The secret, magical garden of events

Expert Opinion
The secret, magical garden of events

Mash Media MD Julian Agostini encourages us to reimagine some silver screen secrets for events success.


When I was a kid, I used to love going to the cinema.

It was a truly exciting day/evening out, almost magical. The big screen and beautiful expansive auditorium filled with anticipation and the rustling of hands delving into popcorn, sweets and chocolates.

The truth is I normally managed to get through Pearl and Dean (one for the old school) and the opening exchanges of whatever film before falling asleep in the lush velvet seats as smoke from the back circled over our heads. Those were the days.

However, for a good period after my 20s, cinema, for a time dropped out of my life completely. It was too easy to see new releases via other channels and many of the experiences I found exciting, as a child/young man, had become irritations.

In the last six or seven years, I’ve got over myself and started going again but now cinema is evolving and last night, the experience returned me to those childhood levels of enthusiasm.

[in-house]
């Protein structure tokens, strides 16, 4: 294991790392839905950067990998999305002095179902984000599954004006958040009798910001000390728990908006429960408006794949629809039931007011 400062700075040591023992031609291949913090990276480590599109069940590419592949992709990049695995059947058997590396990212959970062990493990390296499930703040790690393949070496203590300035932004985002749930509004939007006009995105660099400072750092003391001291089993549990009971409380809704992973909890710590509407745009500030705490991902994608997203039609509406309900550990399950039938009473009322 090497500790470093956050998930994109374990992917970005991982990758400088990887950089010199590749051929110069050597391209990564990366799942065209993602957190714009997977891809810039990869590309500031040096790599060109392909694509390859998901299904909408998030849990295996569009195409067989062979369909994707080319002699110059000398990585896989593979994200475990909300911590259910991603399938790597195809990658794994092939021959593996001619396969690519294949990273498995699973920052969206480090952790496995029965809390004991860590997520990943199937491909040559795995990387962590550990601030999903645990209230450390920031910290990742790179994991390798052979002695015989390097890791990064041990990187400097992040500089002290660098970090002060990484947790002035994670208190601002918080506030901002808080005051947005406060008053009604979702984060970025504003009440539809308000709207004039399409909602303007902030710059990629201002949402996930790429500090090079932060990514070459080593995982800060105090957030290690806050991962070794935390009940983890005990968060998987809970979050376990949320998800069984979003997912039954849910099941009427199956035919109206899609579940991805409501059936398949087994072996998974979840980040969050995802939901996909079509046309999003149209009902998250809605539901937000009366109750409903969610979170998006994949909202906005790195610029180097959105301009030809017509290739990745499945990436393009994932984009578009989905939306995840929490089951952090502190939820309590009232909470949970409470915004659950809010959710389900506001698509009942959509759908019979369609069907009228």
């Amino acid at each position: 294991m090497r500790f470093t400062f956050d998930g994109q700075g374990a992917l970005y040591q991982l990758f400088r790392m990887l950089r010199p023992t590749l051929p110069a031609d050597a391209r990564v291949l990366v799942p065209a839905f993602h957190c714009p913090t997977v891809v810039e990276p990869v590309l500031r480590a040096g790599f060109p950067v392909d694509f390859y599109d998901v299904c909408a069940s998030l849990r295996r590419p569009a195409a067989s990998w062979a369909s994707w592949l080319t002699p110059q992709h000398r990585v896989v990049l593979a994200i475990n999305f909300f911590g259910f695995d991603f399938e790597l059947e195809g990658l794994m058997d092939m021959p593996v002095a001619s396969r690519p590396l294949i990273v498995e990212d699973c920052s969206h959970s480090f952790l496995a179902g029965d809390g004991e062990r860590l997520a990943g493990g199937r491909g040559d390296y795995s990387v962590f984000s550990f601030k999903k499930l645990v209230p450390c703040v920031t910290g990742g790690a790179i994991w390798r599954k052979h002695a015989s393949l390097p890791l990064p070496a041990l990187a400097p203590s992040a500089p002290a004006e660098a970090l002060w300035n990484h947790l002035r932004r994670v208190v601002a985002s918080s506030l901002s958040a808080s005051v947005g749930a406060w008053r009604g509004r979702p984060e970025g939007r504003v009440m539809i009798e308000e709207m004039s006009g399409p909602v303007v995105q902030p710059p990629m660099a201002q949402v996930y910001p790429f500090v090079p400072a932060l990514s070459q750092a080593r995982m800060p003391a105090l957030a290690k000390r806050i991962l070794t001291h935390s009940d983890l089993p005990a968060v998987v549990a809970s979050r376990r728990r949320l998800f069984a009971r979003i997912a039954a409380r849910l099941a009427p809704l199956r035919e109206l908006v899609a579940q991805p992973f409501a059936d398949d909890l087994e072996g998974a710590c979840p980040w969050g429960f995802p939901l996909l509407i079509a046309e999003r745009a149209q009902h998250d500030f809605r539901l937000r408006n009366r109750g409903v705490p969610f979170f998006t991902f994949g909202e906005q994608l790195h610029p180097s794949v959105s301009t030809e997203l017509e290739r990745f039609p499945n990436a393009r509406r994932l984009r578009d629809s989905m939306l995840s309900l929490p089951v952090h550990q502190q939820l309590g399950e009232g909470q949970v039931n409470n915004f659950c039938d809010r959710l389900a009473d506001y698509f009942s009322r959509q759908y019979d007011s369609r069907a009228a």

We went to see Rocket Man at a Secret Garden cinema; from the name you’re hoping for something at least a little off-centre, and this experience does not disappoint.

From the moment that you step past the ticket desk and welcoming committee, you realise that this is an event, not just a film. As we were led through a mini-wonderland and met by a ‘woodland creature’ that guided us, there was no option but to smile, enjoy and be thrilled about not quite knowing what to expect next.

We ate, drank and were generally looked after before reclining onto bean bag like sofas to enjoy the show. Most of those I was with had seen the film already, which is exactly the point. This isn’t just about the film but the next step in cinema – perhaps not quite as interactive as Secret Cinema, but not so much effort either. I won’t describe the whole experience, as you should go yourselves, but I will definitely be returning.

The point is that going to the cinema has now become an event, like so many activities. As the High Street reinvents itself, where is it looking towards? Our industry, of course. Make coming back into town to shop part of an event and it will revitalise.

What an opportunity for our industry. The world has really woken up over the last decade, in particular, to the power of events; let’s make sure we maximise the opportunities; they are everywhere, although you may have to turn a few stones as they might be hidden in secret gardens!

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